With focus elsewhere, GOP Congress shows little interest in blocking pot legalization in D.C. … Looming over the District's historic decision this month to legalize marijuana has been another mandate that voters delivered on Election Day: A Republican majority on Capitol Hill with the power to interfere with the measure when it goes to Congress for review. But congressional Republicans appear to have other things on their minds. "To be honest, that's pretty far down my list of priorities," said Sen. Lindsey O. Graham (R-S.C.), who was maneuvering late last week to force a vote on U.S.-Iran nuclear talks. – Washington Post
Dominant Social Theme: Cannabis, what good is it?
Free-Market Analysis: Once again we have a lengthy article on the probability of legalization of cannabis in an important US region, in this case the District of Colombia.
And where is the article appearing? In the establishment's favorite political newspaper, the Washington Post.
And we're not surprised. We've repeated our analysis of cannabis decriminalization and legalization numerous times but honestly, we were the first to predict what's going on and it is no little thing …
The "establishment," including powerful internationalists, have obviously made a decision to create a legal cannabis industry in the 21 century. This Washington Post article is just further confirmation, as if any was needed at this point. Here's more:
Republicans also are focused on making good on promises for early battles with President Obama on immigration and to dismantle the Affordable Care Act. In all, in the first days of Congress's return to Capitol Hill since the election, there appeared to be little to no appetite for Republicans to pile on the vexing issue of marijuana legalization.
In fact, Republican congressional leaders may keep marijuana off their plate in the new year by design, said Cully Stimson, a senior legal fellow who tracks the issue for the conservative Heritage Foundation.
Nationwide, 23 states allow sales of marijuana for medical purposes; lawmakers in 18 states have stripped away jail time for possession, and four states, including red Alaska, have gone as far as to legalize pot.
Gaining consensus among Republicans to upend a similar law in the District, Cully said, could force party leaders to spend political capital that they would like to use elsewhere.
… "The preferred option may just be to not divide the Republican caucus on a divisive issue," Stimson said. "Democrats and pro-pot advocates will work to cleave off libertarian-leaning Republicans. I could see [House Speaker John A.] Boehner . . . or [soon-to-be Senate majority leader] Mitch McConnell saying, 'We're just not going to bring it up.' I could see it playing out that way politically."
This last paragraph probably enunciates the probability of the Republican position going forward. The libertarian wing of the Republican Party is fairly significant these days (thanks to the Internet) and probably conservatives are not apt to challenge the rising libertarian tide on this particular issue. The next big battle will revolve around national security issues, not pot.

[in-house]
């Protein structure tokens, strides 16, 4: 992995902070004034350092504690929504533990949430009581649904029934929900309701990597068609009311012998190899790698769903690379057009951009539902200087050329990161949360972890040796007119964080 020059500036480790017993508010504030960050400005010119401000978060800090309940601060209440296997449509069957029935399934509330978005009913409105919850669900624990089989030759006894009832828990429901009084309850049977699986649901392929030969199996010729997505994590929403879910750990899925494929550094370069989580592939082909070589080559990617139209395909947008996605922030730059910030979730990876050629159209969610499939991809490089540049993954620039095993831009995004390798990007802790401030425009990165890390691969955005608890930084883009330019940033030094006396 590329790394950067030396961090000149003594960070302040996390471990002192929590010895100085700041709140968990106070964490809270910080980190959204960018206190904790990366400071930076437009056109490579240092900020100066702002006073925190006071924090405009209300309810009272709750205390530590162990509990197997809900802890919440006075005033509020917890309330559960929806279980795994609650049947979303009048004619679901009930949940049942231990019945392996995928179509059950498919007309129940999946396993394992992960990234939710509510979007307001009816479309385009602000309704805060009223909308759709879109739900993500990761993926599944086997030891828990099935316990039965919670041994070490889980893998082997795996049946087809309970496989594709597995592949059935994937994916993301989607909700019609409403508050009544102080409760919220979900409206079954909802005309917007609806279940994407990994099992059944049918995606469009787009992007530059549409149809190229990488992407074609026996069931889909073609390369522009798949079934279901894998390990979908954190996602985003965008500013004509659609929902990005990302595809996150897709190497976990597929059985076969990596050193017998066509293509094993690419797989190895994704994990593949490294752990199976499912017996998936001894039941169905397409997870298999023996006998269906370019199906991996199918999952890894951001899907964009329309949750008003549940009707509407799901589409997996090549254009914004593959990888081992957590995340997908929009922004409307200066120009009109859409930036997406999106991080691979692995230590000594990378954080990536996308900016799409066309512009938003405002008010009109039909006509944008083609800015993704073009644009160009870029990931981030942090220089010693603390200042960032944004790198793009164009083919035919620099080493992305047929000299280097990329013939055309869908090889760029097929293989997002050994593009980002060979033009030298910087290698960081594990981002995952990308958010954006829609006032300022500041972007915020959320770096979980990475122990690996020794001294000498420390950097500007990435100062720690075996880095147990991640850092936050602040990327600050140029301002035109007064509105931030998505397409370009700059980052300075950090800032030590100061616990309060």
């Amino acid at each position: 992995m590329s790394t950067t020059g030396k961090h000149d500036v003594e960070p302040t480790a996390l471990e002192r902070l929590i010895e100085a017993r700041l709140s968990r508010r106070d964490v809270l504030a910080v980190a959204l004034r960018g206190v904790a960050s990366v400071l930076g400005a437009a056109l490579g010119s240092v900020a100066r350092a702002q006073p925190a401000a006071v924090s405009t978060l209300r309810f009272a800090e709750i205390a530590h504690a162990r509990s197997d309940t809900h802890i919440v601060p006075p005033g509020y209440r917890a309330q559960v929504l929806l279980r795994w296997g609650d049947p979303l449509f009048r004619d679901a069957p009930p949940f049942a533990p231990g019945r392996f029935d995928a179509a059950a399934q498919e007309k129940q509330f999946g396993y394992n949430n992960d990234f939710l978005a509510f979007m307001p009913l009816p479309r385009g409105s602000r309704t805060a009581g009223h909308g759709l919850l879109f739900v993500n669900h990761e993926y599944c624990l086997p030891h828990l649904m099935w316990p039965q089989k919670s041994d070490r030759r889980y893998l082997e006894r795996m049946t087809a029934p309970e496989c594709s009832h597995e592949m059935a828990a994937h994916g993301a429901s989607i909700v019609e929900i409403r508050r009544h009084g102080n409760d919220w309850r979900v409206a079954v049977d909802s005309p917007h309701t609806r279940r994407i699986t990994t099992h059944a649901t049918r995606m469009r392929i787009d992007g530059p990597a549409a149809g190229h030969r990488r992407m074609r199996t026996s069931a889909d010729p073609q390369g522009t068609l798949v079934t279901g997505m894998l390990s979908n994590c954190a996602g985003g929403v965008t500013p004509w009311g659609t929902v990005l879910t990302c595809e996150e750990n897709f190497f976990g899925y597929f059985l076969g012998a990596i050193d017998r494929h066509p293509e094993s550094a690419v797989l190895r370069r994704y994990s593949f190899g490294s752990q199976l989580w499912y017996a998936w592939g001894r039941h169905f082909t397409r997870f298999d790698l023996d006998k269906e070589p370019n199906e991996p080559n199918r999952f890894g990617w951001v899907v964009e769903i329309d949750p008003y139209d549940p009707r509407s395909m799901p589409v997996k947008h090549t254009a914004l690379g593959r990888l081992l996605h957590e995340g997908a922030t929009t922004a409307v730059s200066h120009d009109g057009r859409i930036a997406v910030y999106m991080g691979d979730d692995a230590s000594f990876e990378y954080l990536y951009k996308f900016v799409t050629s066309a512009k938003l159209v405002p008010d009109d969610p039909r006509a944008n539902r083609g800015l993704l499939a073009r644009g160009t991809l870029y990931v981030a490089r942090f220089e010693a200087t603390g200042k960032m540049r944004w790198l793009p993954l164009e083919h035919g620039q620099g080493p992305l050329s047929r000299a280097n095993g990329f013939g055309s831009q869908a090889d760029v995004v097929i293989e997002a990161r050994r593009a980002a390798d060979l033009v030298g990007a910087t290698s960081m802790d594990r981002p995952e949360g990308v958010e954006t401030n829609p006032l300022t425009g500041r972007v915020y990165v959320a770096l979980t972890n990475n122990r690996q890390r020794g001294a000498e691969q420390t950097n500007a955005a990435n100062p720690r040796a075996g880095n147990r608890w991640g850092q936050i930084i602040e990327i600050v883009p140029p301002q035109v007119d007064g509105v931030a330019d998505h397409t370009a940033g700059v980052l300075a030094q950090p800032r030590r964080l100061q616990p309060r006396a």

Cannabis decriminalization and legalization is advancing across the country (and around the world). The Post article provides us a summary of recent activity:
"Voters in Oregon, Alaska and the District of Columbia voted to legalize marijuana in this year's midterm elections. They'll join Colorado and Washington, which did so in 2012."
What of the activity in DC? Almost 7 in 10 D.C. voters backed Initiative 71, the Post reports. "The ballot measure that passed Nov. 4 legalizes possession of up to two ounces of marijuana in the nation's capital. It also allows city residents to grow up to three mature plants at home."
There are further hurdles before this initiative becomes law but according to the Post the chances of success are fairly robust.
According to the article, libertarian-oriented Rep. Dana Rohrabacher (R-Calif.) used the initiative to present a larger commentary on cannabis legalization. At a Capitol Hill news conference, "flanked by lawmakers from Oregon and Colorado, where voters have also legalized pot," Rohrabacher claimed, "The American people are shifting on this issue."
"To my fellow Republicans, this is going to help you politically," Rohrabacher said. "If I can't appeal to you on your philosophical nature, come on over for just raw politics — the numbers are going this way now."
Indeed so, as we have long predicted. However, we would suggest that they provide a kind of rhetorical cover for what is really going on – which is that cannabis legalization is being conducted as a result of larger, internationalist strategic considerations.
Nonetheless, the very largest picture is the most important one. Cannabis is being legalized around the world and the industry that will result will surely be significantly profitable in both the short- and long-term.
Marry this legalization to a continued equity surge worldwide and you have a prescription for enormous appreciation for properly positioned portfolios.
All this may be anti-competitive, manipulative and otherwise uncomfortable but, boy, that doesn't mitigate the reality.